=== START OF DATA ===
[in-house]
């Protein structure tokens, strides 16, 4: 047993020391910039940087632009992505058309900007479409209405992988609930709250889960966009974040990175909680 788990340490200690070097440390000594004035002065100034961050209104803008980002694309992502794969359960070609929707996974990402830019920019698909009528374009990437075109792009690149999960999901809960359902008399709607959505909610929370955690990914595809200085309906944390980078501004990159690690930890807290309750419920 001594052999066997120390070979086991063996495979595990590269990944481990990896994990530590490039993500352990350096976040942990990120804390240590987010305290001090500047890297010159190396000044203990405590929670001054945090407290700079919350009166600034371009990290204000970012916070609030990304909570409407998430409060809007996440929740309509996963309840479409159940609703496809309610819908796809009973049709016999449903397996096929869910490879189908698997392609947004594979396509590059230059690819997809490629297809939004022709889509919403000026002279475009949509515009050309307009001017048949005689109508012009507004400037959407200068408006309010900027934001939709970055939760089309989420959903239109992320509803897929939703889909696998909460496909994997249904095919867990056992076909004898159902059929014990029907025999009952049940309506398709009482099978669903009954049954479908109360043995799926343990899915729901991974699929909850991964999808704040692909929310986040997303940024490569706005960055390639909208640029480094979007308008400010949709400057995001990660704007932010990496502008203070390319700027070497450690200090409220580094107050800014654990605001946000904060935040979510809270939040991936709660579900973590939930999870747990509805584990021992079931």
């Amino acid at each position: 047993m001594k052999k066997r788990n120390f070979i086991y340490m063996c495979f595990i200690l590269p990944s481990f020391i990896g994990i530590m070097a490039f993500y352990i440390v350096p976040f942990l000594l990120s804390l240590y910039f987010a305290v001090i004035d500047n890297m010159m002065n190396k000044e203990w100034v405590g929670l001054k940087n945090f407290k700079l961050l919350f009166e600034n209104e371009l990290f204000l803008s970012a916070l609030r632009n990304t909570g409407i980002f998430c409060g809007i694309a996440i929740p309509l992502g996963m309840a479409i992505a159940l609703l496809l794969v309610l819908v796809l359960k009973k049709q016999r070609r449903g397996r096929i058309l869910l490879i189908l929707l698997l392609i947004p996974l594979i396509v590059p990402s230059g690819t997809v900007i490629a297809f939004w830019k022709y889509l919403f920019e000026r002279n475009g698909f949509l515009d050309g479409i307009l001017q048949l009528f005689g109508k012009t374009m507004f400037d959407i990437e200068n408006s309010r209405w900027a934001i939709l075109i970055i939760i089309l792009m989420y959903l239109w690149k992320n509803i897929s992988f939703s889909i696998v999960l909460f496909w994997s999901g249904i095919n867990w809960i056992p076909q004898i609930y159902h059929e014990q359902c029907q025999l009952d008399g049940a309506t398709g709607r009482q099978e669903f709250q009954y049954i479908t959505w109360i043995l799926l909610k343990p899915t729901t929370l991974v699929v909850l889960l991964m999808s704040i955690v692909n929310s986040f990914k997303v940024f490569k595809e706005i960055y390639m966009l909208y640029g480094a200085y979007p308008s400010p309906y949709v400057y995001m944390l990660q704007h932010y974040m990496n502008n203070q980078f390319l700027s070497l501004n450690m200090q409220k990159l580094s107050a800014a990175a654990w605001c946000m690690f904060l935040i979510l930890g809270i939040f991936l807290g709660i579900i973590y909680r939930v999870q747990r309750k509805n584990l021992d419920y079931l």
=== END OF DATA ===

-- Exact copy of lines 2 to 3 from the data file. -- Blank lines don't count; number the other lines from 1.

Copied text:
């Protein structure tokens, strides 16, 4: 047993020391910039940087632009992505058309900007479409209405992988609930709250889960966009974040990175909680 788990340490200690070097440390000594004035002065100034961050209104803008980002694309992502794969359960070609929707996974990402830019920019698909009528374009990437075109792009690149999960999901809960359902008399709607959505909610929370955690990914595809200085309906944390980078501004990159690690930890807290309750419920 001594052999066997120390070979086991063996495979595990590269990944481990990896994990530590490039993500352990350096976040942990990120804390240590987010305290001090500047890297010159190396000044203990405590929670001054945090407290700079919350009166600034371009990290204000970012916070609030990304909570409407998430409060809007996440929740309509996963309840479409159940609703496809309610819908796809009973049709016999449903397996096929869910490879189908698997392609947004594979396509590059230059690819997809490629297809939004022709889509919403000026002279475009949509515009050309307009001017048949005689109508012009507004400037959407200068408006309010900027934001939709970055939760089309989420959903239109992320509803897929939703889909696998909460496909994997249904095919867990056992076909004898159902059929014990029907025999009952049940309506398709009482099978669903009954049954479908109360043995799926343990899915729901991974699929909850991964999808704040692909929310986040997303940024490569706005960055390639909208640029480094979007308008400010949709400057995001990660704007932010990496502008203070390319700027070497450690200090409220580094107050800014654990605001946000904060935040979510809270939040991936709660579900973590939930999870747990509805584990021992079931």
């Amino acid at each position: 047993m001594k052999k066997r788990n120390f070979i086991y340490m063996c495979f595990i200690l590269p990944s481990f020391i990896g994990i530590m070097a490039f993500y352990i440390v350096p976040f942990l000594l990120s804390l240590y910039f987010a305290v001090i004035d500047n890297m010159m002065n190396k000044e203990w100034v405590g929670l001054k940087n945090f407290k700079l961050l919350f009166e600034n209104e371009l990290f204000l803008s970012a916070l609030r632009n990304t909570g409407i980002f998430c409060g809007i694309a996440i929740p309509l992502g996963m309840a479409i992505a159940l609703l496809l794969v309610l819908v796809l359960k009973k049709q016999r070609r449903g397996r096929i058309l869910l490879i189908l929707l698997l392609i947004p996974l594979i396509v590059p990402s230059g690819t997809v900007i490629a297809f939004w830019k022709y889509l919403f920019e000026r002279n475009g698909f949509l515009d050309g479409i307009l001017q048949l009528f005689g109508k012009t374009m507004f400037d959407i990437e200068n408006s309010r209405w900027a934001i939709l075109i970055i939760i089309l792009m989420y959903l239109w690149k992320n509803i897929s992988f939703s889909i696998v999960l909460f496909w994997s999901g249904i095919n867990w809960i056992p076909q004898i609930y159902h059929e014990q359902c029907q025999l009952d008399g049940a309506t398709g709607r009482q099978e669903f709250q009954y049954i479908t959505w109360i043995l799926l909610k343990p899915t729901t929370l991974v699929v909850l889960l991964m999808s704040i955690v692909n929310s986040f990914k997303v940024f490569k595809e706005i960055y390639m966009l909208y640029g480094a200085y979007p308008s400010p309906y949709v400057y995001m944390l990660q704007h932010y974040m990496n502008n203070q980078f390319l700027s070497l501004n450690m200090q409220k990159l580094s107050a800014a990175a654990w605001c946000m690690f904060l935040i979510l930890g809270i939040f991936l807290g709660i579900i973590y909680r939930v999870q747990r309750k509805n584990l021992d419920y079931l």